Afghan Taliban chief Mullah Akhtar Mansour, killed in a US drone strike in Balochistan, was a frequent flyer and used a Pakistani passport for his visits abroad for over nine years, a media report said on Tuesday.
Mansour was travelling to Quetta from Taftan, Balochistan, when his car came under the drone attack, killing him and his driver.
A passport and a computerised national identity card found near the burnt car bore the name of Muhammad Wali. It is suspected that Mansour carried fake travel papers, Dawn News reported.
While Pakistan has not officially stated that the person killed in the drone strike was Mansour, US President Barack Obama confirmed that the man killed was the Taliban supremo, believed to be in his early 50s.
‘Wali’ frequently travelled between Karachi and Dubai, and Iran via the Pakistani border town of Taftan. He had returned to Taftan from Iran on May 21 and was killed the same day at around 3pm (local time) by a US drone in the Kochki area of Nushki district, the report said, citing a senior official of an investigation agency.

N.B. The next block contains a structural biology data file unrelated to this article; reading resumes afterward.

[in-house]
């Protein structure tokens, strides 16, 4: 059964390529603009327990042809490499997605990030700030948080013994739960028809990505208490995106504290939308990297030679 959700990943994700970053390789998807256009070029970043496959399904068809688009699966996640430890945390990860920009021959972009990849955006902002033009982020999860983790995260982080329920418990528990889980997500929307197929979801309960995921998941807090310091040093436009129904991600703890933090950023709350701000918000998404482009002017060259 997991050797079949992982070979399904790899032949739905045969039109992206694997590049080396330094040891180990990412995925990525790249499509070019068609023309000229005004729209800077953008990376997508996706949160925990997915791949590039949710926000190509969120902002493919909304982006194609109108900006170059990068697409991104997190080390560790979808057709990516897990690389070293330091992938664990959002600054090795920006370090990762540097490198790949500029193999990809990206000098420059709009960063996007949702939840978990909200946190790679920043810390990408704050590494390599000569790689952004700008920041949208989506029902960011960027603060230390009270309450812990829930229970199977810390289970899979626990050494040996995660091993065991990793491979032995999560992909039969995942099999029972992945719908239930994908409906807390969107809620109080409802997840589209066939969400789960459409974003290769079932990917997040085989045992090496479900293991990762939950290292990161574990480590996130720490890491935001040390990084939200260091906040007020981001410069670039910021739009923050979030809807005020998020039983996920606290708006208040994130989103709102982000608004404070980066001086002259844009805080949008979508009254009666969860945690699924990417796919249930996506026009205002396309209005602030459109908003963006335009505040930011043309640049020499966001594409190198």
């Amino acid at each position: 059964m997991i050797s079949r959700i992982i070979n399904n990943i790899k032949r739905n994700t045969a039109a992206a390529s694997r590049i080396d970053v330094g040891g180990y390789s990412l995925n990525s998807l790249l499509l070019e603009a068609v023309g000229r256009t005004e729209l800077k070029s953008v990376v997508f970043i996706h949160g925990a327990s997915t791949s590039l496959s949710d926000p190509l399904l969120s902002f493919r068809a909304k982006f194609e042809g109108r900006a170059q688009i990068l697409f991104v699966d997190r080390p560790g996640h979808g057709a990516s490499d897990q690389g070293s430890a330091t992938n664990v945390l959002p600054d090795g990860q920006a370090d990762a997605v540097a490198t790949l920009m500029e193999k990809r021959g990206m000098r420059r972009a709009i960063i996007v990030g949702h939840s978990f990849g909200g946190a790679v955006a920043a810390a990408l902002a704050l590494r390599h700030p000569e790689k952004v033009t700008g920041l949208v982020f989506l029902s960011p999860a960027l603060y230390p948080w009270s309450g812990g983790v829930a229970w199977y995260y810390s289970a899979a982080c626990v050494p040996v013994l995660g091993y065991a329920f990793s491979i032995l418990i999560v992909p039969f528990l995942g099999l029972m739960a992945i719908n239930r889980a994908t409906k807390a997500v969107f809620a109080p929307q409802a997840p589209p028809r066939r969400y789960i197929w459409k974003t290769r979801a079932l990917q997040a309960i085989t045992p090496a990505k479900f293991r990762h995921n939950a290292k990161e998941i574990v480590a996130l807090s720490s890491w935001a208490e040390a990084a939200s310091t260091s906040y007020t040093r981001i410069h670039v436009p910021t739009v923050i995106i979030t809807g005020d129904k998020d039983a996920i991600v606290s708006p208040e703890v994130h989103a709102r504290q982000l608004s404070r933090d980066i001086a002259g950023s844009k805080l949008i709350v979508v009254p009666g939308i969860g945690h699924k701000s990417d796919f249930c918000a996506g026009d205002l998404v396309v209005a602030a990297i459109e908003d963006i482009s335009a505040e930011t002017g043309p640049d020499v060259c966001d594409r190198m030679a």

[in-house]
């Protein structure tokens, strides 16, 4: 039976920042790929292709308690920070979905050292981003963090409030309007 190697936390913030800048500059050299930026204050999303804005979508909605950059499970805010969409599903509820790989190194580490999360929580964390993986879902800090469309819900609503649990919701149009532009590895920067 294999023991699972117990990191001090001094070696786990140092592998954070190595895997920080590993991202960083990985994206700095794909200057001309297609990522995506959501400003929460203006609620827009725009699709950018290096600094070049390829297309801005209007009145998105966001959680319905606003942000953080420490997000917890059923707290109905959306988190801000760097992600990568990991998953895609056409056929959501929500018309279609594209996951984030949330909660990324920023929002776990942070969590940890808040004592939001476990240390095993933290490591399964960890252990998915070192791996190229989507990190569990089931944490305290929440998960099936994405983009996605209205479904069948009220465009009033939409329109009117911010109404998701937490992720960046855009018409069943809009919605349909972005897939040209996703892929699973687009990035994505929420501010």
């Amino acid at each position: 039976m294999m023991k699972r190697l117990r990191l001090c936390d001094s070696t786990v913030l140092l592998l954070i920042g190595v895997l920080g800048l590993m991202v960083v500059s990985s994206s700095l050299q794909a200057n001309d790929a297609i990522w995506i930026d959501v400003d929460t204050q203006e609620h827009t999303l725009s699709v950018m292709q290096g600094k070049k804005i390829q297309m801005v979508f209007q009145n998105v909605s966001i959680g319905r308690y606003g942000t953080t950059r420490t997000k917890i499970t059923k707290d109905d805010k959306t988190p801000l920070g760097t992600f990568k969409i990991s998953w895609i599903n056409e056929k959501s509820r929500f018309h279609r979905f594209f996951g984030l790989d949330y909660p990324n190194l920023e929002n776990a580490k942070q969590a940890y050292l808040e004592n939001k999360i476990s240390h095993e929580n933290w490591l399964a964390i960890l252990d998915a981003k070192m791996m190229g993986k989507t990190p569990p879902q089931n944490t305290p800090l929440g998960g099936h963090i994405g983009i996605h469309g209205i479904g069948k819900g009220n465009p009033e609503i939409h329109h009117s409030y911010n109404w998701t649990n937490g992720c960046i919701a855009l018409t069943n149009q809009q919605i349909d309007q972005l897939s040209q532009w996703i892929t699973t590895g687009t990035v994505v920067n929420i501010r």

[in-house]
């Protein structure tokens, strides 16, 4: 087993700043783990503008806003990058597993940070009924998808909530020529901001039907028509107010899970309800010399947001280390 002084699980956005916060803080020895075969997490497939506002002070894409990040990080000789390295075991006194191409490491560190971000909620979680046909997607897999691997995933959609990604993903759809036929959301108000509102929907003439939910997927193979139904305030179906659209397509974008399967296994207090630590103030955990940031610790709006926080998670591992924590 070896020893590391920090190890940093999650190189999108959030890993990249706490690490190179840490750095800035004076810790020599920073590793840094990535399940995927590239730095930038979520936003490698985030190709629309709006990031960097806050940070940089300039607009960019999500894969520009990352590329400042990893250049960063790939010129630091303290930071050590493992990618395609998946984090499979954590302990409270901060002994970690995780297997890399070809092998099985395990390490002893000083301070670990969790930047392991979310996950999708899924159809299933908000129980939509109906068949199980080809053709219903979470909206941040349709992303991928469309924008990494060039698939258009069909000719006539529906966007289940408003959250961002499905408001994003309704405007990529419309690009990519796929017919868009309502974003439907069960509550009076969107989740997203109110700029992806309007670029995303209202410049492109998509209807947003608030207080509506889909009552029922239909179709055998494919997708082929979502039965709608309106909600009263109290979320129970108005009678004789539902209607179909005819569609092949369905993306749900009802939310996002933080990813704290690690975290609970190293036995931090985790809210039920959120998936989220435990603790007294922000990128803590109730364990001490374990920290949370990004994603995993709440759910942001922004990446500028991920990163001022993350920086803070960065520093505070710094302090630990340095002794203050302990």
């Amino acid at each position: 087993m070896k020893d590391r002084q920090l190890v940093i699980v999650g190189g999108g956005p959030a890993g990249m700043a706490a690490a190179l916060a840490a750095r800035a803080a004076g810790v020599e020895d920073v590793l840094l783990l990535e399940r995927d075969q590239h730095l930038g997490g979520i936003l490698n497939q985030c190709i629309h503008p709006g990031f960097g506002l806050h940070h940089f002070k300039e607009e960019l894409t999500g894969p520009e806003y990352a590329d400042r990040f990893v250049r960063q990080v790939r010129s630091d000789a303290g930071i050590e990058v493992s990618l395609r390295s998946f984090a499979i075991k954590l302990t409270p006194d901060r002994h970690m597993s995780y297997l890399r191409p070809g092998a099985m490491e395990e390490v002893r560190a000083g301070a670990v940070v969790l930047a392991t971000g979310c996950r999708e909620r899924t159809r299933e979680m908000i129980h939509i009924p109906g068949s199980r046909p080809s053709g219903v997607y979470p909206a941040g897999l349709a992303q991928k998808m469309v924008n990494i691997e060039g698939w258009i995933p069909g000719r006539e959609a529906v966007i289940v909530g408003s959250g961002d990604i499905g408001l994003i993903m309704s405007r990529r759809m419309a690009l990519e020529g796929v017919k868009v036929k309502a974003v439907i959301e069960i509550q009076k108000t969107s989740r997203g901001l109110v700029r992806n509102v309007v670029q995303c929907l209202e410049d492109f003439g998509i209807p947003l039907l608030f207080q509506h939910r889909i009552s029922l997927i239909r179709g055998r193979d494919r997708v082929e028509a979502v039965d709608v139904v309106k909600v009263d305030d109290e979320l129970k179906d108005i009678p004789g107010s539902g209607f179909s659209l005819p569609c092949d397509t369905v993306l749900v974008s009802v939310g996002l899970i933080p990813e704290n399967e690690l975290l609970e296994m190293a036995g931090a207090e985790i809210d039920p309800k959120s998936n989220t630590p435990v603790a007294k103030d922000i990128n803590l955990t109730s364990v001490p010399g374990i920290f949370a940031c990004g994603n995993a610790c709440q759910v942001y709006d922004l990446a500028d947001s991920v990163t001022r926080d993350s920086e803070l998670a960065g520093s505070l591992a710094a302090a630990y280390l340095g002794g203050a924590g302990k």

“’Wali’ had a Pakistani passport and was travelling on it with a valid visa of Iran and Dubai,” the official said, adding that the passport was twice issued to him from the Quetta passport office -- first in 2006 and then in October 2011, after the previous one had expired.
“The passport was valid up to October 2016,” the official said.
The national identity card, too, was issued to ‘Wali’ from Quetta in 2002 and after completion of its 10 years’ validity, it was renewed from Karachi.
The official claimed that ‘Wali’ was a frequent flyer and 70 % of his travel originated from Karachi airport while once he flew from Quetta airport.
He started travelling abroad on March 12, 2006, and flew to Dubai from Karachi airport. His last travel on March 31, 2015 was also from Karachi to Dubai, the report said.